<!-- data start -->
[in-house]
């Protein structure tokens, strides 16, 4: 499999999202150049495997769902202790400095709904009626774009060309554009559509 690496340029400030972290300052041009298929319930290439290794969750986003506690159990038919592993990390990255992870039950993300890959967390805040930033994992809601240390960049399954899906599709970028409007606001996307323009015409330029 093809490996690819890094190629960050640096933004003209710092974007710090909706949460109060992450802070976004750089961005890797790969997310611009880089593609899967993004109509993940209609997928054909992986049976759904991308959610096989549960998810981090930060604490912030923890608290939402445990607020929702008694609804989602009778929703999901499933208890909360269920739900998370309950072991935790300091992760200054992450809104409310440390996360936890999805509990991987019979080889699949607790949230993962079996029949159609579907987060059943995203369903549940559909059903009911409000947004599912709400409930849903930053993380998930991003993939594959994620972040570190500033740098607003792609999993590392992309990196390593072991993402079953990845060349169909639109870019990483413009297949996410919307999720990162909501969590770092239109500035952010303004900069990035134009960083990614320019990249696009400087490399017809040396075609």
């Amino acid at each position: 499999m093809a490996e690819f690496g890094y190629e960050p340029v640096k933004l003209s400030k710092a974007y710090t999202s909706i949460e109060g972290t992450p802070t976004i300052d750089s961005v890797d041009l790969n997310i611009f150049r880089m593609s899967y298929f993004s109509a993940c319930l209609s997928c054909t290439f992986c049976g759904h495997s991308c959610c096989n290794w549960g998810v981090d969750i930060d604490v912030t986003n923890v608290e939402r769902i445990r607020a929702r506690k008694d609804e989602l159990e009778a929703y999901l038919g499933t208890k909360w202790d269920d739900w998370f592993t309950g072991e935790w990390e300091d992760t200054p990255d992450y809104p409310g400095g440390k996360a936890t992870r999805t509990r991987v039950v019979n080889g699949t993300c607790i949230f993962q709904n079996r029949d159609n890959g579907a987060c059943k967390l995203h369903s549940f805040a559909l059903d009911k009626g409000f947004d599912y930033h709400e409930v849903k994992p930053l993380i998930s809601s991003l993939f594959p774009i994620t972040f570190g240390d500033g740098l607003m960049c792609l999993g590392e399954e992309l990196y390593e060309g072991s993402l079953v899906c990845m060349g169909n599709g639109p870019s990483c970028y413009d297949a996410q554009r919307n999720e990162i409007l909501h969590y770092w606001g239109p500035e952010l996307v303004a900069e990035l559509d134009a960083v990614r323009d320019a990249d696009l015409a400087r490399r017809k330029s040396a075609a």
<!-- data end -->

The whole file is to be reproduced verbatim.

[in-house]
């Protein structure tokens, strides 16, 4: 499999999202150049495997769902202790400095709904009626774009060309554009559509 690496340029400030972290300052041009298929319930290439290794969750986003506690159990038919592993990390990255992870039950993300890959967390805040930033994992809601240390960049399954899906599709970028409007606001996307323009015409330029 093809490996690819890094190629960050640096933004003209710092974007710090909706949460109060992450802070976004750089961005890797790969997310611009880089593609899967993004109509993940209609997928054909992986049976759904991308959610096989549960998810981090930060604490912030923890608290939402445990607020929702008694609804989602009778929703999901499933208890909360269920739900998370309950072991935790300091992760200054992450809104409310440390996360936890999805509990991987019979080889699949607790949230993962079996029949159609579907987060059943995203369903549940559909059903009911409000947004599912709400409930849903930053993380998930991003993939594959994620972040570190500033740098607003792609999993590392992309990196390593072991993402079953990845060349169909639109870019990483413009297949996410919307999720990162909501969590770092239109500035952010303004900069990035134009960083990614320019990249696009400087490399017809040396075609």
């Amino acid at each position: 499999m093809a490996e690819f690496g890094y190629e960050p340029v640096k933004l003209s400030k710092a974007y710090t999202s909706i949460e109060g972290t992450p802070t976004i300052d750089s961005v890797d041009l790969n997310i611009f150049r880089m593609s899967y298929f993004s109509a993940c319930l209609s997928c054909t290439f992986c049976g759904h495997s991308c959610c096989n290794w549960g998810v981090d969750i930060d604490v912030t986003n923890v608290e939402r769902i445990r607020a929702r506690k008694d609804e989602l159990e009778a929703y999901l038919g499933t208890k909360w202790d269920d739900w998370f592993t309950g072991e935790w990390e300091d992760t200054p990255d992450y809104p409310g400095g440390k996360a936890t992870r999805t509990r991987v039950v019979n080889g699949t993300c607790i949230f993962q709904n079996r029949d159609n890959g579907a987060c059943k967390l995203h369903s549940f805040a559909l059903d009911k009626g409000f947004d599912y930033h709400e409930v849903k994992p930053l993380i998930s809601s991003l993939f594959p774009i994620t972040f570190g240390d500033g740098l607003m960049c792609l999993g590392e399954e992309l990196y390593e060309g072991s993402l079953v899906c990845m060349g169909n599709g639109p870019s990483c970028y413009d297949a996410q554009r919307n999720e990162i409007l909501h969590y770092w606001g239109p500035e952010l996307v303004a900069e990035l559509d134009a960083v990614r323009d320019a990249d696009l015409a400087r490399r017809k330029s040396a075609a």